Read an Excerpt
***This excerpt is from an advance uncorrected copy proof***
Copyright © 2018 Brad Taylor
The man sat placidly in a utilitarian metal chair, staring straight ahead at a barren wall of cinder block. His arms were in his lap, but they showed no tension. No indication of what he knew was to come.
Positioned in the center of the room, he and his chair were the sole occupiers of the space. No desks, no bookshelves, and certainly no decorations on the rough concrete that surrounded him. Just him. The only break was a stainless steel pipe that hung above his head, with what looked like a shower nozzle on the end.
Behind a thick pane of glass on the left wall, three men stared at him intently, waiting on the inevitable.
Standing behind the two seated men, Dr. Chin Mae-jung watched the soul inside the room, and wondered, What goes through a man's mind when death is near, and stalking? That was imprecise, and not fitting of his scientific background. Not stalking. Coming in for the payment in full with the certitude of an avalanche. Not the death of a teenager in a car crash, or a soldier in a gunfight, where both felt invincible right up until the windshield shattered or the bullet tore through the body, ripping the soul free in the span of a heartbeat. No, a death where one knew it was coming. Staring you in the face. An inexorable slide to the abyss that one can't stop. What goes through a man's head? Did he think about his family? His life? A favorite memory? How could he sit there so patiently, knowing he was going to die?
The inside of the room was cold, with condensation seeping through the walls. The same cold Dr. Chin Mae-jung had dealt with his entire professional life, but he certainly hadn't expected to test his child on a living, breathing human being. He had enjoyed the scientific research he'd accomplished within these walls, but honestly, given a choice, he thought the manner of death he was about to impose as a result of his research to be grotesque.
But that might not matter in an hour, because he would be forced to prove he'd succeeded. And would most likely die just like the man in the chair. He wondered if he'd go out with the same placid expression on his face. The same calm.
The man in the chair wasn't chained to it. There was nothing keeping him in place. He was free to run around like a rat attempting to avoid a snake, shouting and yelling at the injustice, and yet he did not. The only thing keeping him in the chair was his own shame.
Once the chief scientist for North Korea's nuclear ambitions, he had overseen a test that had collapsed the mountain that contained it with the force of a magnitude seven earthquake, crushing hundreds, shattering years of developmental technology, and setting back Kim Jong-un's quest to be a nuclear power.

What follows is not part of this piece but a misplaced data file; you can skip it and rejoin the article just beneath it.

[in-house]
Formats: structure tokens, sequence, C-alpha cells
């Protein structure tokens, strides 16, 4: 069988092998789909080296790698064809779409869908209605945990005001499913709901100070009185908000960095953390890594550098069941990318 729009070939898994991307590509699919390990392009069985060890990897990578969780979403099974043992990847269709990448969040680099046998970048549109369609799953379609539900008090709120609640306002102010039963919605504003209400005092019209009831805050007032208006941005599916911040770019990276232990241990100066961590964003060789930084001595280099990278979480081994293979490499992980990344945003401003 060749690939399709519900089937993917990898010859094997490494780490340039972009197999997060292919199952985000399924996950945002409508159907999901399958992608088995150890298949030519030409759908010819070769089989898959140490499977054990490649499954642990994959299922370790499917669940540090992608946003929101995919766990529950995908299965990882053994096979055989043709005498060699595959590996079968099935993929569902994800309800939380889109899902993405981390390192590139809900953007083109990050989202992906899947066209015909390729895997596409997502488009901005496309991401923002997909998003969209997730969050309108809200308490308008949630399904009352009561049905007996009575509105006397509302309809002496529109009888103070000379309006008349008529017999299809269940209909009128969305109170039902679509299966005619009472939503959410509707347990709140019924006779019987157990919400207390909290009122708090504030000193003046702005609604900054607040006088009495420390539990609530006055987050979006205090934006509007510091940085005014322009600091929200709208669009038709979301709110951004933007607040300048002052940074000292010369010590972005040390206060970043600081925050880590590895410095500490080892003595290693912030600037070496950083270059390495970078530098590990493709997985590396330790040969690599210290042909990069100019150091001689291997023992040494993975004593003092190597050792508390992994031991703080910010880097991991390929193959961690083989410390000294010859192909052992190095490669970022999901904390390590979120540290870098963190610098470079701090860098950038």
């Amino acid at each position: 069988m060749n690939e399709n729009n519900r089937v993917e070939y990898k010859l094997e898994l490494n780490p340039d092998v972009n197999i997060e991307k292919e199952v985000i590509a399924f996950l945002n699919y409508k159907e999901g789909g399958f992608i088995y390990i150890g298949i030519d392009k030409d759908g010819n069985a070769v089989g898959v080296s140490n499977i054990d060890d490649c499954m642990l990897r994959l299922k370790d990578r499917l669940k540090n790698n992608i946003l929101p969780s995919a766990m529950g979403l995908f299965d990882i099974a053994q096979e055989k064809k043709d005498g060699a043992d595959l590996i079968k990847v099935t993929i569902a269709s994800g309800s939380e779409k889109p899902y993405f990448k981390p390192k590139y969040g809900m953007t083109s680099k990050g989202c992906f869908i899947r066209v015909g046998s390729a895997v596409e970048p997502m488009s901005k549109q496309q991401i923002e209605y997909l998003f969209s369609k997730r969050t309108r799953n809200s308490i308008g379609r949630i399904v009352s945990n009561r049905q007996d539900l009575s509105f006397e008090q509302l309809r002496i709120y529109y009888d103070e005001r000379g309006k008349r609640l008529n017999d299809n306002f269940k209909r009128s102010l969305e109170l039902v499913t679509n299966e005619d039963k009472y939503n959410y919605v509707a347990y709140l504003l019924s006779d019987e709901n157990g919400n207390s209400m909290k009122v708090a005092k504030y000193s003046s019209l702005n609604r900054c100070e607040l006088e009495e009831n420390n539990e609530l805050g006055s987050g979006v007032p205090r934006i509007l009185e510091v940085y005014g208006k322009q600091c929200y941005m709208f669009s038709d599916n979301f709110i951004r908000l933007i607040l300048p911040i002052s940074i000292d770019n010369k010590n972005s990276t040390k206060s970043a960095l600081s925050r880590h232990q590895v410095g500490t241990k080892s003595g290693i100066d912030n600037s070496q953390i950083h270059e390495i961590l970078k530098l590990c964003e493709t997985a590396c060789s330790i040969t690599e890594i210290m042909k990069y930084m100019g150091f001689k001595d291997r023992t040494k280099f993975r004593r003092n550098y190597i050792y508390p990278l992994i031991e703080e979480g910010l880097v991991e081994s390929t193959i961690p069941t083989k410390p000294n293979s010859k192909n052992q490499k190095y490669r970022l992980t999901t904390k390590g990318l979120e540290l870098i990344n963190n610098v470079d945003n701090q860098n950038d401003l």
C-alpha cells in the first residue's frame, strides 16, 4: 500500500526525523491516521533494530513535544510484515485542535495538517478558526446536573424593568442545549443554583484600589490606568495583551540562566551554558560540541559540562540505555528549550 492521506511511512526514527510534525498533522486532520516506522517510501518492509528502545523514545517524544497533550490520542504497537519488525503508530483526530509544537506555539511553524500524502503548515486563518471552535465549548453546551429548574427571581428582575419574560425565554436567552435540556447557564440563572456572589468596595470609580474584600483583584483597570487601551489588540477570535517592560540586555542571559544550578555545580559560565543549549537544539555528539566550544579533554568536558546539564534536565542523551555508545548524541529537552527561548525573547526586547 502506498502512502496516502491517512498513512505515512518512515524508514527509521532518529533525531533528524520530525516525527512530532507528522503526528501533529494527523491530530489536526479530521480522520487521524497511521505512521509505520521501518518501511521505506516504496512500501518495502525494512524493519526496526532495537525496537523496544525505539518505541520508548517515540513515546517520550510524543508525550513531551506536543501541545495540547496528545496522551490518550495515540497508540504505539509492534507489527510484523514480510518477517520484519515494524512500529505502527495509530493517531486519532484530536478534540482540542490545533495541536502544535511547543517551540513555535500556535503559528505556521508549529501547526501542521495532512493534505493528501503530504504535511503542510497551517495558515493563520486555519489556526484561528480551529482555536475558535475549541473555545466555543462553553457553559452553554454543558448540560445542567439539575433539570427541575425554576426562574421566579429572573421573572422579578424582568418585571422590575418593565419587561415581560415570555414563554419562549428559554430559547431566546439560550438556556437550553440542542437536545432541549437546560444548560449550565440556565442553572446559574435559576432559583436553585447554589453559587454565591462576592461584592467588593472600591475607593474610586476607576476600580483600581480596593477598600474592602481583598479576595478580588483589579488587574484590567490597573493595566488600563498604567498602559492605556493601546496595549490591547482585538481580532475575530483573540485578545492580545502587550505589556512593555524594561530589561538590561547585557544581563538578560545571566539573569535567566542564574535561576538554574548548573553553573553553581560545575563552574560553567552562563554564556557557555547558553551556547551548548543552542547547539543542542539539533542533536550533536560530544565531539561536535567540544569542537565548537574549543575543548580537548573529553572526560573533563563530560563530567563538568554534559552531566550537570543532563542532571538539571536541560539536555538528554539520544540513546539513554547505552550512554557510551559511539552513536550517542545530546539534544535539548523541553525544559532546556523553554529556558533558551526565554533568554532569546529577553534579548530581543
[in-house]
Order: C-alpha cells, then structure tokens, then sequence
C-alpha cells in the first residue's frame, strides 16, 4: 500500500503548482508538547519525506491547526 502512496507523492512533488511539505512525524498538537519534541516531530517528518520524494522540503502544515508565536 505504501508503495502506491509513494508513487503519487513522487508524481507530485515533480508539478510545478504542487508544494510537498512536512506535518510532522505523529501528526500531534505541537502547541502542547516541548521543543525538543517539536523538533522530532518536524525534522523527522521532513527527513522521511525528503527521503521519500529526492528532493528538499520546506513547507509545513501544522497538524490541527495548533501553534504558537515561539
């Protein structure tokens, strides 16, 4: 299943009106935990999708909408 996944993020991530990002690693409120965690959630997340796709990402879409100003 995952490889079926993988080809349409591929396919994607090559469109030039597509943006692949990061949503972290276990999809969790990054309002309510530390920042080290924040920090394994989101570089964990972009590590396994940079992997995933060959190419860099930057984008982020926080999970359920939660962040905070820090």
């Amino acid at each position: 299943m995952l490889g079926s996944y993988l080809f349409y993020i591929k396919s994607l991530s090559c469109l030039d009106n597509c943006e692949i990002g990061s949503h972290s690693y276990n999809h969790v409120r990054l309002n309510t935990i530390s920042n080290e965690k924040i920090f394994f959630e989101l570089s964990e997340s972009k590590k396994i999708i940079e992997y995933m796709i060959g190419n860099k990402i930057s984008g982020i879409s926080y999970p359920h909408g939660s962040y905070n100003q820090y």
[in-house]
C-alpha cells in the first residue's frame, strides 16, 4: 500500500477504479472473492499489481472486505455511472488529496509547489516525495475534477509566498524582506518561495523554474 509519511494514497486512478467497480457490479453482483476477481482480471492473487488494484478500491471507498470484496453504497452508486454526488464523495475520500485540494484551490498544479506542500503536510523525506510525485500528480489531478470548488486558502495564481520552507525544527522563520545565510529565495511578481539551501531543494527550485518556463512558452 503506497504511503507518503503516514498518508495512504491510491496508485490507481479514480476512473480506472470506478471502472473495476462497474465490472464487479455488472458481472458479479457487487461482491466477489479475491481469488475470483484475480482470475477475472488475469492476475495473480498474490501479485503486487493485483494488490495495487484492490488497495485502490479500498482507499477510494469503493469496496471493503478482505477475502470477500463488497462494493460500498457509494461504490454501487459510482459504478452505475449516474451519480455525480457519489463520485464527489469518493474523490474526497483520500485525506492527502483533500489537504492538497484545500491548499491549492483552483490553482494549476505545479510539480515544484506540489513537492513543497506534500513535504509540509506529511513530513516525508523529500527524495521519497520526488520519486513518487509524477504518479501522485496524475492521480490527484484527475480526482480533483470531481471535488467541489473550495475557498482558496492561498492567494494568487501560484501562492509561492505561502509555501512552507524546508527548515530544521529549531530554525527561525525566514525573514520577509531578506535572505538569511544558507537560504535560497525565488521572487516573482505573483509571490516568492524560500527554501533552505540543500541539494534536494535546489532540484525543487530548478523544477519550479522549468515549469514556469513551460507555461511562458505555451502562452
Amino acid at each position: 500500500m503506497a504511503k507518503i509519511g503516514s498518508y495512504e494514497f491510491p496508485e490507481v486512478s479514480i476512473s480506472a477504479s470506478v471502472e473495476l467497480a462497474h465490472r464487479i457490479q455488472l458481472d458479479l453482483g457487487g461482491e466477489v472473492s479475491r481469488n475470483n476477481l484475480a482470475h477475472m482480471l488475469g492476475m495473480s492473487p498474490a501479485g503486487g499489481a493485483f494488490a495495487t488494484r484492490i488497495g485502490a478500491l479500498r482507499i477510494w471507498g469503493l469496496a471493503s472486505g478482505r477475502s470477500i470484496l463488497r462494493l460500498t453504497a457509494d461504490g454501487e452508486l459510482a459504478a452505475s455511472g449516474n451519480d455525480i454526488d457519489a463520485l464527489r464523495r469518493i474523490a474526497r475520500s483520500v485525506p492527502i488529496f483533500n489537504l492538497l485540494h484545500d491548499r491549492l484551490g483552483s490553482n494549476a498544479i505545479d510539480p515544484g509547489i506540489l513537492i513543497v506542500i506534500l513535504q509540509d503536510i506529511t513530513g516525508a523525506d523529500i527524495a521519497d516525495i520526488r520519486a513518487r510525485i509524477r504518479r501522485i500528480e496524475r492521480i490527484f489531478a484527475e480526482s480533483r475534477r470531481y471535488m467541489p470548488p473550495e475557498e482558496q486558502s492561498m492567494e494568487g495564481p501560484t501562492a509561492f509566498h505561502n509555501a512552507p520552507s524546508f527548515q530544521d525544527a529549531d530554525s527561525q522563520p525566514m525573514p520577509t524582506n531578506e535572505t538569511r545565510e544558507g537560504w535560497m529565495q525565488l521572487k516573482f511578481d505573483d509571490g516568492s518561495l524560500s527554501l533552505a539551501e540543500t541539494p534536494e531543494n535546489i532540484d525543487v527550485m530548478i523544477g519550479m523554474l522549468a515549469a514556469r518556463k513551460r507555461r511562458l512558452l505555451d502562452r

It wasn't his fault. He'd told the command the risks when they wanted to test a hydrogen bomb. But that mattered little now.
The world debated why North Korea had paused its nuclear tests. Was it sanctions, the threat of violence on behalf of the United States, or was North Korea playing some level of 3-D chess? The answer was more mundane: They simply couldn't. Which made the Supreme Leader angry, leading to the application of blame.
Leading to the man in the chair.
This execution served a dual purpose, as it was testing a new form of nerve agent, one that became inert after an hour of exposure to the atmosphere. Something Kim Jong-un wanted very badly.
Talking heads across the world theorized about North Korea's nuclear ambition, but they consistently missed the point of why Jong-un was working to achieve it. Nuclear weapons were a boogeyman only to the West, as there were plenty of ways to provide the same or greater deaths, and North Korea worked hard to achieve those goals as well. The world just didn't seem to care about that.
North Korea had upward of five thousand tons of chemical and biological munitions-enough to ensure more deaths than any number of nuclear bombs could accomplish-but their use came at a cost, as, once fired, they made the terrain uninhabitable, just like nuclear weapons. Kim Jong-un looked at the problem holistically, and wanted a solution. The nuclear program was designed to keep the United States from conducting a preemptive attack, something the chemical and biological weapons had inexplicably failed to do, but his end goal was a reunified Korean peninsula under his command. To do that, he needed to kill a great many people, breaking the back of the despised South Korean regime, but not in such a way that he couldn't occupy the terrain afterward.
Which is where Chin's research came in. He'd worked on the weapon for years, solely as a functionary of the North Korean state. He'd never thought about where it would be used, or, more precisely, whom it would kill.
Kim Jong-un had labeled every weapon he made with some outlandish title, but in this case, he'd kept it secret, calling it the same name as one of his ballistic missiles on the off chance it would end up in some intelligence chatter. Chin's weapon was called the Hwasong, like the Hwasong-12 missile, or the newly launched Hwasong-15, but unlike the missile systems, it wasn't given a number. It was given a color-red.